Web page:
Although it called for action to address risks related to the management of spent fuel and wastes, the Summit focused on control of fissile material, did not have a panel on nuclear safety and security, and failed to offer any concrete recommendations for how nuclear facilities should be designed or secured so as to reduce the risk of accident or attack and the attendant radiological consequences of such events. Thus, it appears to have been left to civil society organizations in East Asia to tackle this question directly.[14]  Fortunately, Nautilus Institute with partners in China, Japan, and South Korea have addressed exactly this issue in a combination of quantitative and qualitative analysis in the The Resilience and Security of Spent Fuel in East Asia project.[15]  These analysts examine how alternative spent fuel storage locations, management strategies, and storage technologies—including deep borehole disposal of spent nuclear fuel and high-level wastes—can minimize the risk of radioactive releases caused by nuclear terrorism or by accidents.  The early results of the projects second regional workshop have just been published:

The intractability and possible impossibility of controlling large number of diverse, self-organizing agents, especially individuals and ideologically motivated networks, with top-down control strategies orchestrated by states, suggests that fundamental issues of vulnerability arising from concentrations of population and critical infrastructure may drive designs of greater resilience to possibly inevitable nuclear threats and even attacks by non-state actors in the coming decades.  The trend in major cities is exactly the opposite, that is, towards even bigger primary and secondary cities, with gigantic urban corridors emerging between these mega-cities.  However, there is also an opposite trend of in-situ and networked urbanization known as “rurbanization“ in India and desakota in China and elsewhere in Asia which may prove less vulnerable to such attack, lending a networked resilience to these settlements.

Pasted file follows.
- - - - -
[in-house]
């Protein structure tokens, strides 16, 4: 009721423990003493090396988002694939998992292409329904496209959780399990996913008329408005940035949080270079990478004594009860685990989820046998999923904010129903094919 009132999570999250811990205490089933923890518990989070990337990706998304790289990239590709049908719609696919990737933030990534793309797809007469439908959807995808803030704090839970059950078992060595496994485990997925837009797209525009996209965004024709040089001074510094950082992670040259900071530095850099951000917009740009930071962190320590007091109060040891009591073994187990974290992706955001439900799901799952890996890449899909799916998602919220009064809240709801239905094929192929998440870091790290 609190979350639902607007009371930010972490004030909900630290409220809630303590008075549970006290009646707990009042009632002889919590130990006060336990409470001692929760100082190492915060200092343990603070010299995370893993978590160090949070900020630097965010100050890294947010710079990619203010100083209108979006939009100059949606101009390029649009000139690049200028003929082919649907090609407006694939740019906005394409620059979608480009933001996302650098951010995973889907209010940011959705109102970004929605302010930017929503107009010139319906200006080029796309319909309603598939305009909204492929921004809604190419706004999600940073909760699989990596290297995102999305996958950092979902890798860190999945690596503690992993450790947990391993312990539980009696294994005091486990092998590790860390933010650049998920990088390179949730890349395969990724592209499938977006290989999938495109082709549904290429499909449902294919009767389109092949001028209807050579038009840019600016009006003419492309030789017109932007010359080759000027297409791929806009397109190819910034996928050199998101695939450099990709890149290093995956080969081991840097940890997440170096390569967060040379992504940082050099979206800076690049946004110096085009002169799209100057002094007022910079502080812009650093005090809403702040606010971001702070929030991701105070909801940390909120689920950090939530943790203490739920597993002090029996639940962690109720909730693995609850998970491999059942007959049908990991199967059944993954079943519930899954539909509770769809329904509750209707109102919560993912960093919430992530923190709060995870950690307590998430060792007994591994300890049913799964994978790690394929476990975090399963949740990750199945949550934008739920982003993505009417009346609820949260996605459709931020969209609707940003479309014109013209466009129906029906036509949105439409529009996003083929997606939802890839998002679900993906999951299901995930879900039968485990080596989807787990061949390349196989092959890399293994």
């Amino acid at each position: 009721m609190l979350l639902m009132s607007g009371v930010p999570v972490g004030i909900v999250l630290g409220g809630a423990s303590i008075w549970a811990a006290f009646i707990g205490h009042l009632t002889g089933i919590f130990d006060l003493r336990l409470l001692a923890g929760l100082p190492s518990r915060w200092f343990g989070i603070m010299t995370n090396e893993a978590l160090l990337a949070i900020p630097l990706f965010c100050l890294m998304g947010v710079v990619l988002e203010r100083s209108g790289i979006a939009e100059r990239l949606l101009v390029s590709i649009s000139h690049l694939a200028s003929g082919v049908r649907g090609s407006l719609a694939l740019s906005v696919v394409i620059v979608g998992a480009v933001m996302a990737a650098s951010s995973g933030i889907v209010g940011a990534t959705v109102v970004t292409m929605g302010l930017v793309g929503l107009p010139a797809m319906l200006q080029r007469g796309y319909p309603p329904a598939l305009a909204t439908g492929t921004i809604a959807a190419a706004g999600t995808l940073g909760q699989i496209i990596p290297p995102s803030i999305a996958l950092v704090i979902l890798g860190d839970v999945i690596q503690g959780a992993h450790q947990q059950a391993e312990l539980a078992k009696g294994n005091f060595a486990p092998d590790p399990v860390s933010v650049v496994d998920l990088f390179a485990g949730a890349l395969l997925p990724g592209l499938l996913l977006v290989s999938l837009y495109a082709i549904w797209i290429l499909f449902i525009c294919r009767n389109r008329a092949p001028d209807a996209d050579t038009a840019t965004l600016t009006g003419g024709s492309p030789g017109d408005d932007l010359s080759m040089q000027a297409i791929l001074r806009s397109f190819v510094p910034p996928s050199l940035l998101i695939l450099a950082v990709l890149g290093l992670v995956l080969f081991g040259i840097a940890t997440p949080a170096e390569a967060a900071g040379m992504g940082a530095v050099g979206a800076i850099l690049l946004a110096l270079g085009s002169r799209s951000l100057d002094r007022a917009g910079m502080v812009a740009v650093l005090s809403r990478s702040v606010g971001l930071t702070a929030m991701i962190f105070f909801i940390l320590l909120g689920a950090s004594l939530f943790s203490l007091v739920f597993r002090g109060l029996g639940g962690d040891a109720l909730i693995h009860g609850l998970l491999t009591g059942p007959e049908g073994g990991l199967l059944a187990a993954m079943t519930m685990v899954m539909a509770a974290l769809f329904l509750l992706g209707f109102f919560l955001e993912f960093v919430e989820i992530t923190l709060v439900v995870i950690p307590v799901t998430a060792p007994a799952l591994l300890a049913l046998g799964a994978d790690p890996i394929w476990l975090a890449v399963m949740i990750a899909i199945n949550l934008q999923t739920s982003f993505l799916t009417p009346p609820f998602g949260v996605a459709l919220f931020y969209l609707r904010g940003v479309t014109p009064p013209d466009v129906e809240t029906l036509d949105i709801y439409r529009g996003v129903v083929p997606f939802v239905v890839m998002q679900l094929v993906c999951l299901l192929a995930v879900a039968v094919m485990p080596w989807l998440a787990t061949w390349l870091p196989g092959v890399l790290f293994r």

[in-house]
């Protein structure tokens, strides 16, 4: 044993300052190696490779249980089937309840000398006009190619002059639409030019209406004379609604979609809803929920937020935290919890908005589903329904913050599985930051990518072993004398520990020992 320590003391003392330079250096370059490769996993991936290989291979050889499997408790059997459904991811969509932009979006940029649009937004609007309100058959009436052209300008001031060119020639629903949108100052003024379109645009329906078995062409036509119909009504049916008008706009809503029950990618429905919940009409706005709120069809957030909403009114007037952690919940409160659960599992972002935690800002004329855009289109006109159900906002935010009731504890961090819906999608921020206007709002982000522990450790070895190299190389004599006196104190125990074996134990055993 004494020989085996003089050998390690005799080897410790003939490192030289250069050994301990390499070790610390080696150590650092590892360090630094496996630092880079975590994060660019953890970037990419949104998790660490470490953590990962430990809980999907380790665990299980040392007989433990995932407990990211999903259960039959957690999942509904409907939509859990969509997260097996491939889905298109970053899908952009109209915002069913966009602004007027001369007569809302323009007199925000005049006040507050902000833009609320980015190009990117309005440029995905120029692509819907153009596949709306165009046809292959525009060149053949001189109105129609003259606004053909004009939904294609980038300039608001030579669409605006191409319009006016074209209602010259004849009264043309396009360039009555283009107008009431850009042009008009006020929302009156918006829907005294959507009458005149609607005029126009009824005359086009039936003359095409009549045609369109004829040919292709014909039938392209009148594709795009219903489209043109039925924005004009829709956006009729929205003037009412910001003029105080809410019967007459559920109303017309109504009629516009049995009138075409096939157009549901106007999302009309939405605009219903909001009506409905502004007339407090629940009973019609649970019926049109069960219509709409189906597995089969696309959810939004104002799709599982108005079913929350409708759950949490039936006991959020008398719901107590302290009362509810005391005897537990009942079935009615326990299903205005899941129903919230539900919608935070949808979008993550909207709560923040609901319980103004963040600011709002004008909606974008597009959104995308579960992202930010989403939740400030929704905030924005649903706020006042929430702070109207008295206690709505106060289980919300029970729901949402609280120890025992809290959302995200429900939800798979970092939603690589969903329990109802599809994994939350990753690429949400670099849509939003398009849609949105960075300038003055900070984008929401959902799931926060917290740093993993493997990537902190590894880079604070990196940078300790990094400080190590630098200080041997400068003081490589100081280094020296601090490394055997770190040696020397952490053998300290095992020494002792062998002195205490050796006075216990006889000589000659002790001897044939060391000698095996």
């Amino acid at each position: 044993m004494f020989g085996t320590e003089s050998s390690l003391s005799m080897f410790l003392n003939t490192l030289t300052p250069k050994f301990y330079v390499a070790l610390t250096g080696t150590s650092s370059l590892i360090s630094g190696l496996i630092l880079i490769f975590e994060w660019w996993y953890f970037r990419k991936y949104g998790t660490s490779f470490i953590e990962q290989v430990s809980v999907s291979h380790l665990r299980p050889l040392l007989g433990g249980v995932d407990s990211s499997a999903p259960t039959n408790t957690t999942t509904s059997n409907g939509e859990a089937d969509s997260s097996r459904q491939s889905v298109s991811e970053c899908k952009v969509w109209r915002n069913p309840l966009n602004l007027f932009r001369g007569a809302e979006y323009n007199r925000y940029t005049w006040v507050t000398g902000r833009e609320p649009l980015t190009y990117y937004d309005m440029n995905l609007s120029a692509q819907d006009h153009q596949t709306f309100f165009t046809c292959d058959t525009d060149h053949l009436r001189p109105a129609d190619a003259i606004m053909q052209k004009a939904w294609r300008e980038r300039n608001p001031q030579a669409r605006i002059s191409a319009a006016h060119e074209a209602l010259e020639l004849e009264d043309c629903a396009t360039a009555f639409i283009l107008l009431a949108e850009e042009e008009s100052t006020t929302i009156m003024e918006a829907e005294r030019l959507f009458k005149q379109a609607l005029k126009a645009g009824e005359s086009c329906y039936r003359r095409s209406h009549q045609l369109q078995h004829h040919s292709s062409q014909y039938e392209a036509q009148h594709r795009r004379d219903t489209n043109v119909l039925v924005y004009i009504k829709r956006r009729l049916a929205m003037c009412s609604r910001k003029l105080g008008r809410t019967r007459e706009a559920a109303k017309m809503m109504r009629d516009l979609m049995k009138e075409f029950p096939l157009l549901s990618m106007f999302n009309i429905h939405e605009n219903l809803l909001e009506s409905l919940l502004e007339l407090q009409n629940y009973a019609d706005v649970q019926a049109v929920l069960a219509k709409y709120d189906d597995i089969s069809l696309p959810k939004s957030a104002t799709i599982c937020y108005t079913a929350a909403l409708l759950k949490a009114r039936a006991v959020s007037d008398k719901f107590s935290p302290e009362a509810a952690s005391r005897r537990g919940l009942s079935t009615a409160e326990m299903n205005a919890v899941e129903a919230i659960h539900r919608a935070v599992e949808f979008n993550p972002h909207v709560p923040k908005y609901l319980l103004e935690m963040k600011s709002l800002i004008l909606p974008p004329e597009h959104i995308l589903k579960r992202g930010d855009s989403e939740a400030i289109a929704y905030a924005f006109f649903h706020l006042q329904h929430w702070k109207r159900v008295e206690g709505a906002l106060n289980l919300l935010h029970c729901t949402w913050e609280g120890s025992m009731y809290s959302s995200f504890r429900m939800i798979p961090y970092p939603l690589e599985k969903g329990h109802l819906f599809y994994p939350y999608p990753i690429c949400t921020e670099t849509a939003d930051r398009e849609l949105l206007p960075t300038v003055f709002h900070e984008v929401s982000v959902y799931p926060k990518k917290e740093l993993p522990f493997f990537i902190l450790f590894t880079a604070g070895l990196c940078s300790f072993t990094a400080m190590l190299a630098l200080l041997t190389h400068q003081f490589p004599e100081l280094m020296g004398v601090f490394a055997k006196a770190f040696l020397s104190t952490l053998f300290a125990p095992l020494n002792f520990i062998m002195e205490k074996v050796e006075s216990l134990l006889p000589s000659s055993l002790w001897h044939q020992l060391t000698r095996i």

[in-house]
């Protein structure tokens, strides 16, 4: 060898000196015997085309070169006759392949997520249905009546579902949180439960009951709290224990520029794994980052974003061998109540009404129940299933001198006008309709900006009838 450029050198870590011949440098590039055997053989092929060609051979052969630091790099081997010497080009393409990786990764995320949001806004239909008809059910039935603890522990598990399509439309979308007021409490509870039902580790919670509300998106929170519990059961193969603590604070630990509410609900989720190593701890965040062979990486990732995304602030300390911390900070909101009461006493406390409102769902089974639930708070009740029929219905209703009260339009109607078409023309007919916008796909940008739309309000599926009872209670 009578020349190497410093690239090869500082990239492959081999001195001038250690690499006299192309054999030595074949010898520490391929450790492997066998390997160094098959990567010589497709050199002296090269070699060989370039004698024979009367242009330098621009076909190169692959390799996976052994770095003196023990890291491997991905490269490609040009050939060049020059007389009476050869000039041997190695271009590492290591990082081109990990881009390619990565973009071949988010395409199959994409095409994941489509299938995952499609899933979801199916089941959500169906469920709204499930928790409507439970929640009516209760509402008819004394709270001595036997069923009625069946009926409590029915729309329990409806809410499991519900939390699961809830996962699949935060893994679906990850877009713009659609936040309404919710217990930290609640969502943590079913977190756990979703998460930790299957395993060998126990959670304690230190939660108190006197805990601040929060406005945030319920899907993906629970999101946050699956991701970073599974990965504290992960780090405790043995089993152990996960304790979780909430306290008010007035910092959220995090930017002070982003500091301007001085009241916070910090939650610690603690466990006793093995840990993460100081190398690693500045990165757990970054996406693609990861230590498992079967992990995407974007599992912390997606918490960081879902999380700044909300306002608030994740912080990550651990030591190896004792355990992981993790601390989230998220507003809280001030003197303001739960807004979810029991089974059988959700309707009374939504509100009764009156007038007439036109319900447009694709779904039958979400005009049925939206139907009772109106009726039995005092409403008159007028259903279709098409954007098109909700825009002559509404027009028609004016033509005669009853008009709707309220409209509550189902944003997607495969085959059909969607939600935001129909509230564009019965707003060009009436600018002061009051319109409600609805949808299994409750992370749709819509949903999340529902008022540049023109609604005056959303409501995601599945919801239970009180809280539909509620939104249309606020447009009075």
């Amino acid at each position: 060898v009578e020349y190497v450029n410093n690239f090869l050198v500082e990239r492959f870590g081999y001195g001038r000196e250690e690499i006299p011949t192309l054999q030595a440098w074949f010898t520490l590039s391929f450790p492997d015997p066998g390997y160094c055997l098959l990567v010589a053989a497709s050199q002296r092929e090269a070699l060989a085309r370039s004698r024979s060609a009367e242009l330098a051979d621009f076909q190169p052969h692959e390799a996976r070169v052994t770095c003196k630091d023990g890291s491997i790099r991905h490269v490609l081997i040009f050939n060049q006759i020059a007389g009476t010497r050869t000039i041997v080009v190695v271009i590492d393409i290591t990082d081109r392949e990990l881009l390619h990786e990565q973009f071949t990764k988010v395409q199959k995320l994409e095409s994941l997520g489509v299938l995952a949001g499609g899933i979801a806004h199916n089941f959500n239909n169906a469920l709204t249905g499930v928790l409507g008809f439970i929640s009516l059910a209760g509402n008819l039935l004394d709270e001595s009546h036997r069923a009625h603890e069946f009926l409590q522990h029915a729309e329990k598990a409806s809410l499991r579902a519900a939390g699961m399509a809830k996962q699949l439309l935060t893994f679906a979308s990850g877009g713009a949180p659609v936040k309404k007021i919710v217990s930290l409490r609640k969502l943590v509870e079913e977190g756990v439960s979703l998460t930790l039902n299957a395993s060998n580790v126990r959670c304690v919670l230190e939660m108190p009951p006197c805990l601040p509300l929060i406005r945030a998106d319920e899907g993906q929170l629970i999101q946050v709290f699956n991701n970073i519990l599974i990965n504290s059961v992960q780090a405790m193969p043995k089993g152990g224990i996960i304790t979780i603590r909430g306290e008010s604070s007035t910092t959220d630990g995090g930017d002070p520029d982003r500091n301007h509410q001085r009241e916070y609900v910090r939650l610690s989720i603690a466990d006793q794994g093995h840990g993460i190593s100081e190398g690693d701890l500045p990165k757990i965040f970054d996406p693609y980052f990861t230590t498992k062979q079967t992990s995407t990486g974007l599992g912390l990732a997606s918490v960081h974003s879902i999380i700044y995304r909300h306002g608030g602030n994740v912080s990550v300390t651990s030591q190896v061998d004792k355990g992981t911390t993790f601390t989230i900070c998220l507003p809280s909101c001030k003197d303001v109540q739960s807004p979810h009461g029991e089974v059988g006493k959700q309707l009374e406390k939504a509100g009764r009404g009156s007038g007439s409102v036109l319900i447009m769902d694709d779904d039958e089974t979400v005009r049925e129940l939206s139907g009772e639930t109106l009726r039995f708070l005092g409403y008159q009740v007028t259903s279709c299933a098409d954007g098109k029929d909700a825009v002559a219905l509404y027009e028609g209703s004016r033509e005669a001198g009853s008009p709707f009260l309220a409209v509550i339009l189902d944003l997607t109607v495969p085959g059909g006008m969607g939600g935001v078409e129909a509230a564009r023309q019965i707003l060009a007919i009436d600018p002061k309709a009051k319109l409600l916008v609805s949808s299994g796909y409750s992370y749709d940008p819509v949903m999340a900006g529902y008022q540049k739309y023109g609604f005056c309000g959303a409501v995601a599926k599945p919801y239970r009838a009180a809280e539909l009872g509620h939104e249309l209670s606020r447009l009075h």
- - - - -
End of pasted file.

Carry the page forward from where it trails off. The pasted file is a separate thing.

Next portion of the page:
After the risks of nuclear next-use between states in a universally nuclear-armed East Asia, especially attacks aimed at populations, the risk of nuclear next-use by non-state actors may be the second most important source of risk—not least because it could vastly complicate inter-state conflicts during times of high tension or even in the midst of war.


[1] C. van Marrewijk et al. International Economics, Oxford University Press, 2006 (from data tables at

[2] J. Vernon Henderson and Hyoung Gun Wang, ‘Urbanization and City Growth: The Role of Institutions’, (2006).

[3] Data tables, Global Rural-Urban Mapping Project, SocioEconomic and Applications Data Center, Columbia University, accessed 6 February 2009, at:

[4] M. Kroenig, B. Pavel, “How to Deter Terrorism,” Washington Quarterly, Spring 2012, pp. 21-36 at

[5] Sadia Tasleem, “Deterring nuclear terrorism: Reflections from Islamabad,” The Bulletin of the Atomic Scientists, June 15, 2013, at:

[6] John Rollins, Liana Sun Wyler, Terrorism and Transnational Crime: Foreign Policy Issues for Congress, Congressional Research Service, R41004, June 11, 2013, at:

[7] Nilsu Goren, Aviv Melamud, Ibrahim Said Ibrahim, and Ariane Tabatabai, “Anger Management in the Middle East,” August 8, 2013, at:

[8] As argued by C. Robichaud, “The consequence of a dirty bomb attack,” April 11, 2011, at:

[9] M. Willrich and T. Taylor, Nuclear Theft: Risks and Safeguards: A Report to the Energy Policy Project of the Ford Foundation, Ballinger, 1974; Taylor was profiled by John McPhee in The Curve of Binding Energy, Ballantine, 1974.

[10] B. Ramberg, Nuclear power plants as weapons for the enemy: an unrecognized military peril, Nuclear power plants as weapons for the enemy, University of California Press, 1984, pp. 55 et passim.

[11]  J.Beyea, et al, “Damages from a Major Release of 137Cs into the Atmosphere of the United States,” Science and Global Security, 12:125–136, 2004, pp. 125-136, at: and R. Alvarez et al, “Reducing the Hazards from Stored Spent Power-Reactor Fuel in the United States,” Science and Global Security, 11:1–51, 2003, pp. 2-60, at;

[12] G. Thompson, Robust Storage of Spent Nuclear Fuel: A Neglected Issue of Homeland Security, Institute for Resource and Security Studies, January 2003, at:

[13] “Seoul Communiqué at 2012 Nuclear Security Summit” at:

[14] See the research published by Nautilus Institute’s Security of Spent Nuclear Fuel project at:

[15] See Nautilus Institute, The Resilience and Security of Spent Fuel in East Asia workshop, April 13-15, 2012, at: